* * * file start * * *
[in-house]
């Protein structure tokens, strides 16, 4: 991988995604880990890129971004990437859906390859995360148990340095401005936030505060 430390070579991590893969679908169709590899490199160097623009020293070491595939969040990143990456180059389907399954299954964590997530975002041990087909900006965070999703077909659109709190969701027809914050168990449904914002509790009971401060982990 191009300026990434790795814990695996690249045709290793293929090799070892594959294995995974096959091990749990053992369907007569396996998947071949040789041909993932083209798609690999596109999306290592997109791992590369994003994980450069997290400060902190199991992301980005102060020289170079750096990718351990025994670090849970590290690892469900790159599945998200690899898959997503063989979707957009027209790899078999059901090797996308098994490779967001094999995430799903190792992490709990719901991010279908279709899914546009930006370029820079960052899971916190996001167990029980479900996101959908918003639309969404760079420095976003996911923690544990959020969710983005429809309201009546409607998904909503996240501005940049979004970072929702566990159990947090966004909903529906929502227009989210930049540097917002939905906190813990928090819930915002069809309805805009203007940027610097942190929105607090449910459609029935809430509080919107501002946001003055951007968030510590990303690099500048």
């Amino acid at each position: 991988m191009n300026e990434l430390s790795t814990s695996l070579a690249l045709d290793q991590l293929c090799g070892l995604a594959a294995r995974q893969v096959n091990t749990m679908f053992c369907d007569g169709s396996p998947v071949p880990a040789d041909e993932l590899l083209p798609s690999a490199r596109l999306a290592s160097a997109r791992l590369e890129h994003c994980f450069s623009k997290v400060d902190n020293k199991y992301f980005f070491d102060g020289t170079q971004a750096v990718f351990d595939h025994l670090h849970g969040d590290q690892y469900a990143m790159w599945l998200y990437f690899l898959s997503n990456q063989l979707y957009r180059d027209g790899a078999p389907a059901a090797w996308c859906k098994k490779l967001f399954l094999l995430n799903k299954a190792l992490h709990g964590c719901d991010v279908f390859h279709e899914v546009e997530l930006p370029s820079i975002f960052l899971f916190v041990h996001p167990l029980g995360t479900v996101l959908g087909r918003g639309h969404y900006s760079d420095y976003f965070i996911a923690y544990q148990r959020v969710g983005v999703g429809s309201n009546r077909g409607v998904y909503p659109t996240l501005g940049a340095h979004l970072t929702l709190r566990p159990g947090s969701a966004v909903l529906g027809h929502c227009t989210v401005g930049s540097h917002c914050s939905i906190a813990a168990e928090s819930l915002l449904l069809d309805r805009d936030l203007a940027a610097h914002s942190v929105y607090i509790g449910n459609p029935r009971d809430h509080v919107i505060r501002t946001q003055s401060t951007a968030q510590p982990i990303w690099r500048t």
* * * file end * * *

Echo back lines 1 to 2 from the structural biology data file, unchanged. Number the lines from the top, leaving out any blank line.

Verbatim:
[in-house]
């Protein structure tokens, strides 16, 4: 991988995604880990890129971004990437859906390859995360148990340095401005936030505060 430390070579991590893969679908169709590899490199160097623009020293070491595939969040990143990456180059389907399954299954964590997530975002041990087909900006965070999703077909659109709190969701027809914050168990449904914002509790009971401060982990 191009300026990434790795814990695996690249045709290793293929090799070892594959294995995974096959091990749990053992369907007569396996998947071949040789041909993932083209798609690999596109999306290592997109791992590369994003994980450069997290400060902190199991992301980005102060020289170079750096990718351990025994670090849970590290690892469900790159599945998200690899898959997503063989979707957009027209790899078999059901090797996308098994490779967001094999995430799903190792992490709990719901991010279908279709899914546009930006370029820079960052899971916190996001167990029980479900996101959908918003639309969404760079420095976003996911923690544990959020969710983005429809309201009546409607998904909503996240501005940049979004970072929702566990159990947090966004909903529906929502227009989210930049540097917002939905906190813990928090819930915002069809309805805009203007940027610097942190929105607090449910459609029935809430509080919107501002946001003055951007968030510590990303690099500048």